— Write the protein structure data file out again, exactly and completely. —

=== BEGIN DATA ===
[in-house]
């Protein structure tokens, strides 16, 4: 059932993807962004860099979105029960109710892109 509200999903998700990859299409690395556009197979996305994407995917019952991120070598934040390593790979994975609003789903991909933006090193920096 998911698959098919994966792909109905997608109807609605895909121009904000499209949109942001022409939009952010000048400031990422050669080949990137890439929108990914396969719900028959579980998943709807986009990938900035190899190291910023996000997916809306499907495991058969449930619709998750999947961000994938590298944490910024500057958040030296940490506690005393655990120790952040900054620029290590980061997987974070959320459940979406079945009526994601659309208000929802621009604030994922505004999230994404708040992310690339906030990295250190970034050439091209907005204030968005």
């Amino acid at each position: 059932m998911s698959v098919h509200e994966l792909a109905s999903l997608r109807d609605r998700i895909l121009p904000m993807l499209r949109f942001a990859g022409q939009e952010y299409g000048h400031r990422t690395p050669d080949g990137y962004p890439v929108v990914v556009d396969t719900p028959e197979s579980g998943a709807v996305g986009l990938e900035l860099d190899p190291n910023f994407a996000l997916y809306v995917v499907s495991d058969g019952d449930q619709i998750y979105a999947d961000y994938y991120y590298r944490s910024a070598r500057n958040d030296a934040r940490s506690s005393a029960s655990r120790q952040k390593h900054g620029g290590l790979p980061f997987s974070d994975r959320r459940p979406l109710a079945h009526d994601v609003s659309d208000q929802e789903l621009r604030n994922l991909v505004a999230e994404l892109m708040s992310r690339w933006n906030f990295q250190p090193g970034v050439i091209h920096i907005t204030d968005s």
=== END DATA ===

[in-house]
């Protein structure tokens, strides 16, 4: 059932993807962004860099979105029960109710892109 509200999903998700990859299409690395556009197979996305994407995917019952991120070598934040390593790979994975609003789903991909933006090193920096 998911698959098919994966792909109905997608109807609605895909121009904000499209949109942001022409939009952010000048400031990422050669080949990137890439929108990914396969719900028959579980998943709807986009990938900035190899190291910023996000997916809306499907495991058969449930619709998750999947961000994938590298944490910024500057958040030296940490506690005393655990120790952040900054620029290590980061997987974070959320459940979406079945009526994601659309208000929802621009604030994922505004999230994404708040992310690339906030990295250190970034050439091209907005204030968005």
């Amino acid at each position: 059932m998911s698959v098919h509200e994966l792909a109905s999903l997608r109807d609605r998700i895909l121009p904000m993807l499209r949109f942001a990859g022409q939009e952010y299409g000048h400031r990422t690395p050669d080949g990137y962004p890439v929108v990914v556009d396969t719900p028959e197979s579980g998943a709807v996305g986009l990938e900035l860099d190899p190291n910023f994407a996000l997916y809306v995917v499907s495991d058969g019952d449930q619709i998750y979105a999947d961000y994938y991120y590298r944490s910024a070598r500057n958040d030296a934040r940490s506690s005393a029960s655990r120790q952040k390593h900054g620029g290590l790979p980061f997987s974070d994975r959320r459940p979406l109710a079945h009526d994601v609003s659309d208000q929802e789903l621009r604030n994922l991909v505004a999230e994404l892109m708040s992310r690339w933006n906030f990295q250190p090193g970034v050439i091209h920096i907005t204030d968005s």